15 July 2010 | Nick Martindale
The Namibian government is seeking a new condom supplier after concerns its existing arrangement with a local provider failed to deliver value for money.
Local vendor Commodity Exchange (Comex) has been producing the condoms for the government since 2005, most recently on a rolling contract.
But pressure from Global Fund (GF) – the public-private partnership set up to prevent and treat HIV, AIDS, tuberculosis and malaria, which funded the campaign in Namibia – means the government has now put the contract out to tender.
GF hopes to save more than $1.75 million (£1.14 million) as a result of sourcing the condoms elsewhere, and has pledged to reinvest any savings back into “critical, life-saving services”.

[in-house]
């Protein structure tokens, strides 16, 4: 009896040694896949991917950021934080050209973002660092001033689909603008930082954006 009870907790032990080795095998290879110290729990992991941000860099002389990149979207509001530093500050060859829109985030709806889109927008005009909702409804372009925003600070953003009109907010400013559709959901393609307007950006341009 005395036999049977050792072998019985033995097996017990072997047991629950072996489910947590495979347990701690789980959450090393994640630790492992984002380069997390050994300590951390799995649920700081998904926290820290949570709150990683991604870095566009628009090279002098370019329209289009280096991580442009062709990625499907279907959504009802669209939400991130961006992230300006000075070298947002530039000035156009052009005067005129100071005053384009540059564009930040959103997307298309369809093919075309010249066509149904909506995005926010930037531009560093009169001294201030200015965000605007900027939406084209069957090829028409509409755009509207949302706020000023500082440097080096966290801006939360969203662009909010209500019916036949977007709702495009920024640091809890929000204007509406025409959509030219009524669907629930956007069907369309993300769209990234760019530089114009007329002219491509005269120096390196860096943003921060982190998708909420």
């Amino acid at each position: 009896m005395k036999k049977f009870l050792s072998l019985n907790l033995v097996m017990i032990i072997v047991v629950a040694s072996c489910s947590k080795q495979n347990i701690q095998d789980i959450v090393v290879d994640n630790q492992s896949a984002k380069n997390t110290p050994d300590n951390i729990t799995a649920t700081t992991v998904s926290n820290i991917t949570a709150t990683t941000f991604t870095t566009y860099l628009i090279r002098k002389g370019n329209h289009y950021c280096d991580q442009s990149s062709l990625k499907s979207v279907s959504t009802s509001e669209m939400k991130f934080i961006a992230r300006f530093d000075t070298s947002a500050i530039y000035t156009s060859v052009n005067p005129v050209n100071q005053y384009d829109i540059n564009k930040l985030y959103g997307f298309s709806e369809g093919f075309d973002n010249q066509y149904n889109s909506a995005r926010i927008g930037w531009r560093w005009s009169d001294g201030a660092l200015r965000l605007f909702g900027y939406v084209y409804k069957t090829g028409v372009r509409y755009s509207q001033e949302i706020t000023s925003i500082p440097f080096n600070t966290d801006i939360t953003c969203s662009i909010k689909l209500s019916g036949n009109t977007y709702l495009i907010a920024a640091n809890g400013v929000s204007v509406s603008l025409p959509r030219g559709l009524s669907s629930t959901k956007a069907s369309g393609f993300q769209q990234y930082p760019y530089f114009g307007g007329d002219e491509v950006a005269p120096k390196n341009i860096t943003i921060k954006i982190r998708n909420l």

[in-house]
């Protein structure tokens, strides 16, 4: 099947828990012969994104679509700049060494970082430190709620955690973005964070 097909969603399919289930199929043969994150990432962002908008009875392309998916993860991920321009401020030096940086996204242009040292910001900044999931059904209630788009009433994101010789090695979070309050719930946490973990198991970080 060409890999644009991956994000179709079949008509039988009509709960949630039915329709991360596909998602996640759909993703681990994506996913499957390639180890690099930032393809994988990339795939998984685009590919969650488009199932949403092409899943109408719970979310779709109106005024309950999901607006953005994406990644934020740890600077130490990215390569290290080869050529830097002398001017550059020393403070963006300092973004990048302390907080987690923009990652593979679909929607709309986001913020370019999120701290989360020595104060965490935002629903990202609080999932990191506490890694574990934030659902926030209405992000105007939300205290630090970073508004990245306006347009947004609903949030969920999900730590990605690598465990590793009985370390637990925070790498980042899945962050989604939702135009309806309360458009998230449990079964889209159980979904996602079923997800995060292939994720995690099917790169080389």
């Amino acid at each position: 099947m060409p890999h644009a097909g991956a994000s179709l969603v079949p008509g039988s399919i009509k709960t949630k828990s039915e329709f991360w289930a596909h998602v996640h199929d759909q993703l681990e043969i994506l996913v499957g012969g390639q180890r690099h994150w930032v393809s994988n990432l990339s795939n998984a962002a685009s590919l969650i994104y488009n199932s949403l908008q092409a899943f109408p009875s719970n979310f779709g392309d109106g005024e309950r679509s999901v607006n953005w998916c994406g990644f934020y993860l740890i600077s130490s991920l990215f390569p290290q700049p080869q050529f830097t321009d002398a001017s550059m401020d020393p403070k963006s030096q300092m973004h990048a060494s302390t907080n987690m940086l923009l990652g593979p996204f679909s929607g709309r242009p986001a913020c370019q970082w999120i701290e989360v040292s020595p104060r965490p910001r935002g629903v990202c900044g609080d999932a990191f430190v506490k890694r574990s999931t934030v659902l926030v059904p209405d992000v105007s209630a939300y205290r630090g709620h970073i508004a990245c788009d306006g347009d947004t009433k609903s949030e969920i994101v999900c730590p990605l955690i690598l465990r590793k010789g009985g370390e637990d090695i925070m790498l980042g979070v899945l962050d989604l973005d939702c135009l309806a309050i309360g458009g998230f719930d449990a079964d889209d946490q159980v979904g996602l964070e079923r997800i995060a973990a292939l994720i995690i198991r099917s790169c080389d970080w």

Patience Musanhu, fund portfolio manager for Namibia at GF, said it had raised concerns with the Ministry of Health about the unit costs back in 2007 and a subsequent audit had found them to be high.
She said: “Global Fund’s procurement policy encourages transparency and value for money among other issues.
“During the grant negotiation it was decided that the prevailing arrangement with Comex could no longer hold as it did not conform to the policy of either the government of Namibia or Global Fund.
“The tender will be awarded to the best and most competitive supplier in terms of cost per unit. Comex is free to submit a proposal once the process is announced.”
Andrew Muhimbise, a consultant at Octopus Procurement in Uganda, said: “International aid has no history of successfully bankrolling local procurement initiatives in a sustainable manner.”
The condoms produced by Comex have been distributed free of charge by the government of Namibia in an attempt to reduce rates of HIV and AIDs.
Comex was not available for comment.